South Africa showed against Japan that they have a very effective Plan B up their sleeves and that they know how to engage that plan part way through a game.

In the first half, the Japanese didn’t let the Springboks settle at all and they ran them ragged. When the Boks did get their hands on the ball they too tried to play a high tempo game and looked to spread the ball.

It became clear though that this type of approach was going to be tough to maintain and arguably played to the advantage of Japan.

In the second half, the Springboks came out and played a tight, power game and battered Japan into submission.

It took time for sure but they suffocated the opposition while huge South African forwards just kept crashing into the Japanese defence over and over.

It was brutal and it worked. Japan offloaded 11 times in the first half but only twice in the second half.

That was just one of the results of this game plan shift with the other being the scoreboard. 5-3 at half time became 26-3 come the final gong.

This ability to acknowledge that Plan A isn’t working, to agree to change plans halfway through a game and then actually execute that Plan B successfully is impressive and should worry Wales a lot.


The difference genuine wingers make
One of the long-running debates in rugby selection has been what role utility backs have in a starting line up.

Many teams choose to go for talented all-rounders in positions like full back or wing rather than specialists.

Players like Reece Hodge, Cheika would have argued, can provide a range of skills that are useful to the team and that outranks their lack of wing expertise.

However on Sunday we saw the benefits of true out and out wingers. The men on display for both sides were absolutely electrifying and created opportunities for both their sides thanks to their out and out pace.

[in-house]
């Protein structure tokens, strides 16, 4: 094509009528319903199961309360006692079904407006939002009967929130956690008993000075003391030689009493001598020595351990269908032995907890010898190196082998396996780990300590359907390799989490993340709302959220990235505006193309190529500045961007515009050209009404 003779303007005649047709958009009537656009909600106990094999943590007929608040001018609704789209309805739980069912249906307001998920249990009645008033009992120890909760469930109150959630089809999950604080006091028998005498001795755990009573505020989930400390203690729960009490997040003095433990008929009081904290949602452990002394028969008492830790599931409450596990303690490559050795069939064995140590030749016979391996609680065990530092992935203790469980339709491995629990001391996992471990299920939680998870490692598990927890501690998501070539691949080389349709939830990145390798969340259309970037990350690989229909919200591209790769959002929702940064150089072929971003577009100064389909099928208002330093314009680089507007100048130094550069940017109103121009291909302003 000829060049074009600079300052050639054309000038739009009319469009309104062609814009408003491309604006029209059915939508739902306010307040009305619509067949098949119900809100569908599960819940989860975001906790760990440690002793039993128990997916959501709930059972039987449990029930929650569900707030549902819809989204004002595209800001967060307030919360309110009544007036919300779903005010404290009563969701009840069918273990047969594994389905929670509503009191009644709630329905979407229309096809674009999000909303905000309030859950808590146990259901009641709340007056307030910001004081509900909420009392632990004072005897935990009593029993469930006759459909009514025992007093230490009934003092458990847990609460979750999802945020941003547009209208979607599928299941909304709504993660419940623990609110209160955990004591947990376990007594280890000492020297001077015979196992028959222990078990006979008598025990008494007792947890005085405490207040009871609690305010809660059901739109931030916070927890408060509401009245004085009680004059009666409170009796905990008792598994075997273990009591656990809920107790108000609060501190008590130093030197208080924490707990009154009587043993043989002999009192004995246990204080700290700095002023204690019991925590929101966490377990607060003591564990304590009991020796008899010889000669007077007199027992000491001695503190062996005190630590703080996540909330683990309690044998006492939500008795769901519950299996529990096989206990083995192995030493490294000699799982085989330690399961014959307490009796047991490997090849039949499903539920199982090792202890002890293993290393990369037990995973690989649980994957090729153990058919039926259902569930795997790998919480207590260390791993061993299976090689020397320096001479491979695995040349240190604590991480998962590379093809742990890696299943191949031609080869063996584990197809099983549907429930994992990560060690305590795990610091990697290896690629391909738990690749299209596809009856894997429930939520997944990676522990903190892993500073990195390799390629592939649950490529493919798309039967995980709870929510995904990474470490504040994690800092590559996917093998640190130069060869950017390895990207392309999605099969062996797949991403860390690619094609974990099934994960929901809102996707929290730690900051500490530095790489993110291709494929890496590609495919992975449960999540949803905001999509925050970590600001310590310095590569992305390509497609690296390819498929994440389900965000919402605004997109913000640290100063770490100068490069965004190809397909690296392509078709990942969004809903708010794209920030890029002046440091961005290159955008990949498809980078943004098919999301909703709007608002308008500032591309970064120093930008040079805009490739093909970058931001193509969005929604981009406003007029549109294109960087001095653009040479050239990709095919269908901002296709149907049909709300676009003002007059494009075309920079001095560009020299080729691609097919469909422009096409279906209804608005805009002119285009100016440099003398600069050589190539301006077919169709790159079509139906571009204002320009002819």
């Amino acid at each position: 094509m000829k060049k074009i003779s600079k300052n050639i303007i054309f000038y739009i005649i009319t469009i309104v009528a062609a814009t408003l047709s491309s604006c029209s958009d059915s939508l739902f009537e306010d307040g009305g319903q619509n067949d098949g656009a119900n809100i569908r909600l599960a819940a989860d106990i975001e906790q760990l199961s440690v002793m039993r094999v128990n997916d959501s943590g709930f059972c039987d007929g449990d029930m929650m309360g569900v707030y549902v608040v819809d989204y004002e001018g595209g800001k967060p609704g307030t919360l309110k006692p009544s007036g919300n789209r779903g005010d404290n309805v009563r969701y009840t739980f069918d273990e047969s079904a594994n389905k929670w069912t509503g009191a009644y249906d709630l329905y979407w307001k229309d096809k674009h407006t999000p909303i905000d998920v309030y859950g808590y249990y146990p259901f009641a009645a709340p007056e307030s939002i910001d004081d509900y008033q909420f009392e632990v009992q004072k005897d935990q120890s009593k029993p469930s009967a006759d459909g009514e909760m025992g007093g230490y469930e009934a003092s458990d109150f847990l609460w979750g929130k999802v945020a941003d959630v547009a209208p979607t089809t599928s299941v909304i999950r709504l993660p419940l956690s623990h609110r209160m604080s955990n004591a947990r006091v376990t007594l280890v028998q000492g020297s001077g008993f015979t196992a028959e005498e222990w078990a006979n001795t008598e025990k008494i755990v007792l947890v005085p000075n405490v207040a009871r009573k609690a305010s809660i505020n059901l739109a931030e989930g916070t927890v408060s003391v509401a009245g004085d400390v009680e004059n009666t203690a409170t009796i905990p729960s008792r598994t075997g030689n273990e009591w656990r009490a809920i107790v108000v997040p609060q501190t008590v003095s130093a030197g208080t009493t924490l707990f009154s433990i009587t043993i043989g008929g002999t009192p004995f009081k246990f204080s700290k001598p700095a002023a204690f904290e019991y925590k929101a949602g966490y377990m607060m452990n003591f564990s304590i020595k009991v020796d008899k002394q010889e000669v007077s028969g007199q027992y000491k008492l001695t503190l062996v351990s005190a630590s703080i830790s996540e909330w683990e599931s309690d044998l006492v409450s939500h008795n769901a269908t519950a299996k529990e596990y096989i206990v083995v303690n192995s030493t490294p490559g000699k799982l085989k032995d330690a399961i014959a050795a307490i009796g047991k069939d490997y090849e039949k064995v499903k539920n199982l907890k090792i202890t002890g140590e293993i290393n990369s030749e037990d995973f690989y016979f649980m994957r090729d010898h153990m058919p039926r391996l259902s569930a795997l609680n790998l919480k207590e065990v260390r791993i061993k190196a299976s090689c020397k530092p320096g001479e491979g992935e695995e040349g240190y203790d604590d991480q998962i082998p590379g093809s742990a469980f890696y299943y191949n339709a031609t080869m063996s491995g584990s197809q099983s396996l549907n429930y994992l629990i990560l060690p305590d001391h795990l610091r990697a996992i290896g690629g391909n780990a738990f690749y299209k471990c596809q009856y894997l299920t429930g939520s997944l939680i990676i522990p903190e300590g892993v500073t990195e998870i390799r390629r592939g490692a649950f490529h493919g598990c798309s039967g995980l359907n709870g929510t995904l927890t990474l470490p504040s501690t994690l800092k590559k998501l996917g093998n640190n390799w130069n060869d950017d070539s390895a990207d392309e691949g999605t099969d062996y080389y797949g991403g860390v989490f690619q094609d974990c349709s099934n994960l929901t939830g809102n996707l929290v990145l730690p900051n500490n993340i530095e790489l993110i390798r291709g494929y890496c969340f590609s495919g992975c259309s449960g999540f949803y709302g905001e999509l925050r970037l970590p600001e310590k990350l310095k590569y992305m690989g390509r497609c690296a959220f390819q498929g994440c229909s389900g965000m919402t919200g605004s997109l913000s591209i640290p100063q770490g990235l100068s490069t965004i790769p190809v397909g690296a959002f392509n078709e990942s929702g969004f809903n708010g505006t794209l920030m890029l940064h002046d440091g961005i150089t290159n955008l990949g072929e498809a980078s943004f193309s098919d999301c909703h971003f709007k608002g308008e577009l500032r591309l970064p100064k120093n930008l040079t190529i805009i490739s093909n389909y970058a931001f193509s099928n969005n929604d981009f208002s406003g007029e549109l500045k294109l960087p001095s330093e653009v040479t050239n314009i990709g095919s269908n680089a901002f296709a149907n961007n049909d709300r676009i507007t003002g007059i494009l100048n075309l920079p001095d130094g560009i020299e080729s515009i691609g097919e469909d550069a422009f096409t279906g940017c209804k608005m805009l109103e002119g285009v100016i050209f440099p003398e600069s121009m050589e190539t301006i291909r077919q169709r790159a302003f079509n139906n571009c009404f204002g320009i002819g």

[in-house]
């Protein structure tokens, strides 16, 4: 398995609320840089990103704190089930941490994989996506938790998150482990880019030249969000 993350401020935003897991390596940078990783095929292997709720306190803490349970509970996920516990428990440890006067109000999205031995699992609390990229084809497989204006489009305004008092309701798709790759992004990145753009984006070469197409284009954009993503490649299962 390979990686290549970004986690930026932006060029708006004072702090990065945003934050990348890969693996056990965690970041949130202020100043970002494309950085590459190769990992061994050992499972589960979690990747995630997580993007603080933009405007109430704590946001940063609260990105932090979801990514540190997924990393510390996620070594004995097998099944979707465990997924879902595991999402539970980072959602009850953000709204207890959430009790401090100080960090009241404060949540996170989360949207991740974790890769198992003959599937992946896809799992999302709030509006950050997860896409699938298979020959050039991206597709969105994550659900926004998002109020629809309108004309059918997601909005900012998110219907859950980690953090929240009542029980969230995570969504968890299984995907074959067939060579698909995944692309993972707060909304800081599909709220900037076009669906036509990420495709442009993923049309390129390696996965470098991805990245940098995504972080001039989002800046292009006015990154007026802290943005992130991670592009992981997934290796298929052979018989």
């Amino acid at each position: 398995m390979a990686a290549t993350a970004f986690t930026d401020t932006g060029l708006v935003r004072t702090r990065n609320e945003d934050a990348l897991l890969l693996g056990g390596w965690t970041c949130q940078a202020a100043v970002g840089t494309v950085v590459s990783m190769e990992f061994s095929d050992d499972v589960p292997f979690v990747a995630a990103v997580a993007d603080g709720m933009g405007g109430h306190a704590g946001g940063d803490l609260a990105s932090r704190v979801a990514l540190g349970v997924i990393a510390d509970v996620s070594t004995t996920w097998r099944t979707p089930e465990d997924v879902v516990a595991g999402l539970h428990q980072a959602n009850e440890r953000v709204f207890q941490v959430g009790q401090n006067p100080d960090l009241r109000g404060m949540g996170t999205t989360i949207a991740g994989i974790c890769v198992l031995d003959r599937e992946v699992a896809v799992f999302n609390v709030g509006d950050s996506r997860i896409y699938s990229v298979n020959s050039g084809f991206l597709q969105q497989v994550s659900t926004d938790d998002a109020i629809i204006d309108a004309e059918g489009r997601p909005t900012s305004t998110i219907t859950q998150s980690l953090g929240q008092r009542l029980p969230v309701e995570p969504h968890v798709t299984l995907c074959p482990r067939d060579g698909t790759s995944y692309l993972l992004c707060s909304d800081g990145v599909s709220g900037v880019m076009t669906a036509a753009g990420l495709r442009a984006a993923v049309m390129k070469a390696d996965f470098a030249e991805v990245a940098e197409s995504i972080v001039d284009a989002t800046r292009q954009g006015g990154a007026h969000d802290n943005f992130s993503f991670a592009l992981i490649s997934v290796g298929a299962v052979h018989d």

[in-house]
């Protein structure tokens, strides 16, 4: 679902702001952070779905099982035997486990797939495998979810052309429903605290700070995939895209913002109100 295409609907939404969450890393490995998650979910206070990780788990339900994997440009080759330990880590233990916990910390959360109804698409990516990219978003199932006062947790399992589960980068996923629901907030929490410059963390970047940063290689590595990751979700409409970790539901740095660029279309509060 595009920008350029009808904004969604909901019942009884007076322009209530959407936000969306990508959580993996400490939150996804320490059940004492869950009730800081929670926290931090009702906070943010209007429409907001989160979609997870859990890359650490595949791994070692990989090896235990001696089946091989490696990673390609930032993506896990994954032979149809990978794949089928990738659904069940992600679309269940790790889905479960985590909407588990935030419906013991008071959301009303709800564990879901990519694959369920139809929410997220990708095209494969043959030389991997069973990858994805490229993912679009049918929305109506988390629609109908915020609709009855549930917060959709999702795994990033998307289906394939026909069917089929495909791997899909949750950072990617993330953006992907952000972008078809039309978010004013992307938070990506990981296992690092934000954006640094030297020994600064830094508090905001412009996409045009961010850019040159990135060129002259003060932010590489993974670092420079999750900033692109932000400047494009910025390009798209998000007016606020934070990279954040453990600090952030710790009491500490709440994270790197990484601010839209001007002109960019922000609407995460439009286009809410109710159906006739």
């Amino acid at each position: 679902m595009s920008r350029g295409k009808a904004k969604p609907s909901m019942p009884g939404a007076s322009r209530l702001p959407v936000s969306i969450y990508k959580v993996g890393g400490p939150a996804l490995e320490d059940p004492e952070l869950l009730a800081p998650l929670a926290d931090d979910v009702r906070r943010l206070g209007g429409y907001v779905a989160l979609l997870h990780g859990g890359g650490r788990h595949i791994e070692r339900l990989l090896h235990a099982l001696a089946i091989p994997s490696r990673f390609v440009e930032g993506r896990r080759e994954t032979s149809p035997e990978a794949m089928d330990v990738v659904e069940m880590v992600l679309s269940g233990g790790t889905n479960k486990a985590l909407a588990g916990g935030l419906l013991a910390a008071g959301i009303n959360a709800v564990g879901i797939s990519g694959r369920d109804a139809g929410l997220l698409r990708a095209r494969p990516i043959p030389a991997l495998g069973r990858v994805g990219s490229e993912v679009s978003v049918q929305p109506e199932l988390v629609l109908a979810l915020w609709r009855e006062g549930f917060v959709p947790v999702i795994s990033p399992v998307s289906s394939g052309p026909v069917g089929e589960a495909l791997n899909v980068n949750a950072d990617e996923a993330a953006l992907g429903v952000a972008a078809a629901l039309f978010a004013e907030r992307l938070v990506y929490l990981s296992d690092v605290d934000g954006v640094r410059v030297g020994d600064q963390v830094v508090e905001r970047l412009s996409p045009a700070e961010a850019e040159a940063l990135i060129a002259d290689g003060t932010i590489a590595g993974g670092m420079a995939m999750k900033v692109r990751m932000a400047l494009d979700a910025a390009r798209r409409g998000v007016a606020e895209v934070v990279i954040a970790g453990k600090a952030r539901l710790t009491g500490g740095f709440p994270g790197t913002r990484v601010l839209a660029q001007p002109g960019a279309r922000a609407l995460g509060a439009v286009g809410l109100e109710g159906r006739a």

Cheslin Kolbe and Makazole Mapimpi were a consistent threat and caused real problems with their out and out pace and finishers sense for an opportunity.

Meanwhile, Kenki Fukuoka was inspirational for Japan and in the 14th minute made Kolbe look like a flat-footed prop in the way he went around him.

Some coaches argue that you need big, tall wingers and that they’d prefer that to pure pace but Kolbe poured cold water on that theory more than once.

The 1.71m, 80kg speedster out jumped taller teammates and opponents several times and is fast becoming a star in the 15-man game as well as the 7-a-side style.


Real wingers are the way to go!


(Photo by Francois Nel – World Rugby/World Rugby via Getty Images)

That yellow card
It was the ninth minute and Tendai Mtawarira’s blood pressure must have been through the roof of the Tokyo stadium.

He’d just tip tackled Japanese prop Keita Inagaki and he knew he was in trouble. Big trouble.

In the end Wayne Barnes pulled out a yellow card immediately and The Beast almost sprinted off to the sin bin before Barnes could change his mind.